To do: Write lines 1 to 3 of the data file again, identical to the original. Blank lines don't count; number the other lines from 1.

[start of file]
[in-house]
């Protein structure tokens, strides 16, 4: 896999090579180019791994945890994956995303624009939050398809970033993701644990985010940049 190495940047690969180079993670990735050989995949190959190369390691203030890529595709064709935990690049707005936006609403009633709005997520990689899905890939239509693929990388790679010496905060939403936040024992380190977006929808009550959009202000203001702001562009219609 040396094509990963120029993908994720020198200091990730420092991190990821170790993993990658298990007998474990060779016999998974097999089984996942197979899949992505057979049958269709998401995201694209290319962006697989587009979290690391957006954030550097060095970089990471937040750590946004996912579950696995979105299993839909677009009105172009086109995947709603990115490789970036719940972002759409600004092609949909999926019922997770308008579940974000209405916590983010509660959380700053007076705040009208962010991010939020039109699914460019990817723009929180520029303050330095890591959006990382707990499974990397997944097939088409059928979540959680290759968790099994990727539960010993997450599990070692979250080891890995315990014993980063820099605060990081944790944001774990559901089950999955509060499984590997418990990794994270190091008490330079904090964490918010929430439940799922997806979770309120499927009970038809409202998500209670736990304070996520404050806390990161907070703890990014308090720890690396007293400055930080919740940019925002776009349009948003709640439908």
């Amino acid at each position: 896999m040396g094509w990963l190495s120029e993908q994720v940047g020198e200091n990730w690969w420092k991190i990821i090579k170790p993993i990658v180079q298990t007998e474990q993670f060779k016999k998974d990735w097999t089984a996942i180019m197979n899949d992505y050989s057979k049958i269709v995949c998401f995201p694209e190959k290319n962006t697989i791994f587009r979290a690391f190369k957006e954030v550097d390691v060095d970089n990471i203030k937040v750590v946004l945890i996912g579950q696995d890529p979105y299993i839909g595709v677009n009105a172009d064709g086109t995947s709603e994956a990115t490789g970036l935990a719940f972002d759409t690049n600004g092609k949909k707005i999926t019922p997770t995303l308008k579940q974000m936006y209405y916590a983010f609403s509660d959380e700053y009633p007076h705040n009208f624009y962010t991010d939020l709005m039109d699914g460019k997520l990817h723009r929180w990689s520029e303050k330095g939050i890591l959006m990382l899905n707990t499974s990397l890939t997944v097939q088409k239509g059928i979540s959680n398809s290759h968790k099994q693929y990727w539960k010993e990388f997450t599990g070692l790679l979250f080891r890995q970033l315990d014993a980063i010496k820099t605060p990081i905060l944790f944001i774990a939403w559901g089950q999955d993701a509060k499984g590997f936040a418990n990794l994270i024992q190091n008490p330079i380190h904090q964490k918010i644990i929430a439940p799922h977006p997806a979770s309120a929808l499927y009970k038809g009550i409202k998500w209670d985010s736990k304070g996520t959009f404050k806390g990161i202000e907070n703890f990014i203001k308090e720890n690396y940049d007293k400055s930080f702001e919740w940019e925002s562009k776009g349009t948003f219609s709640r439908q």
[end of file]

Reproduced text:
[in-house]
């Protein structure tokens, strides 16, 4: 896999090579180019791994945890994956995303624009939050398809970033993701644990985010940049 190495940047690969180079993670990735050989995949190959190369390691203030890529595709064709935990690049707005936006609403009633709005997520990689899905890939239509693929990388790679010496905060939403936040024992380190977006929808009550959009202000203001702001562009219609 040396094509990963120029993908994720020198200091990730420092991190990821170790993993990658298990007998474990060779016999998974097999089984996942197979899949992505057979049958269709998401995201694209290319962006697989587009979290690391957006954030550097060095970089990471937040750590946004996912579950696995979105299993839909677009009105172009086109995947709603990115490789970036719940972002759409600004092609949909999926019922997770308008579940974000209405916590983010509660959380700053007076705040009208962010991010939020039109699914460019990817723009929180520029303050330095890591959006990382707990499974990397997944097939088409059928979540959680290759968790099994990727539960010993997450599990070692979250080891890995315990014993980063820099605060990081944790944001774990559901089950999955509060499984590997418990990794994270190091008490330079904090964490918010929430439940799922997806979770309120499927009970038809409202998500209670736990304070996520404050806390990161907070703890990014308090720890690396007293400055930080919740940019925002776009349009948003709640439908």
């Amino acid at each position: 896999m040396g094509w990963l190495s120029e993908q994720v940047g020198e200091n990730w690969w420092k991190i990821i090579k170790p993993i990658v180079q298990t007998e474990q993670f060779k016999k998974d990735w097999t089984a996942i180019m197979n899949d992505y050989s057979k049958i269709v995949c998401f995201p694209e190959k290319n962006t697989i791994f587009r979290a690391f190369k957006e954030v550097d390691v060095d970089n990471i203030k937040v750590v946004l945890i996912g579950q696995d890529p979105y299993i839909g595709v677009n009105a172009d064709g086109t995947s709603e994956a990115t490789g970036l935990a719940f972002d759409t690049n600004g092609k949909k707005i999926t019922p997770t995303l308008k579940q974000m936006y209405y916590a983010f609403s509660d959380e700053y009633p007076h705040n009208f624009y962010t991010d939020l709005m039109d699914g460019k997520l990817h723009r929180w990689s520029e303050k330095g939050i890591l959006m990382l899905n707990t499974s990397l890939t997944v097939q088409k239509g059928i979540s959680n398809s290759h968790k099994q693929y990727w539960k010993e990388f997450t599990g070692l790679l979250f080891r890995q970033l315990d014993a980063i010496k820099t605060p990081i905060l944790f944001i774990a939403w559901g089950q999955d993701a509060k499984g590997f936040a418990n990794l994270i024992q190091n008490p330079i380190h904090q964490k918010i644990i929430a439940p799922h977006p997806a979770s309120a929808l499927y009970k038809g009550i409202k998500w209670d985010s736990k304070g996520t959009f404050k806390g990161i202000e907070n703890f990014i203001k308090e720890n690396y940049d007293k400055s930080f702001e919740w940019e925002s562009k776009g349009t948003f219609s709640r439908q």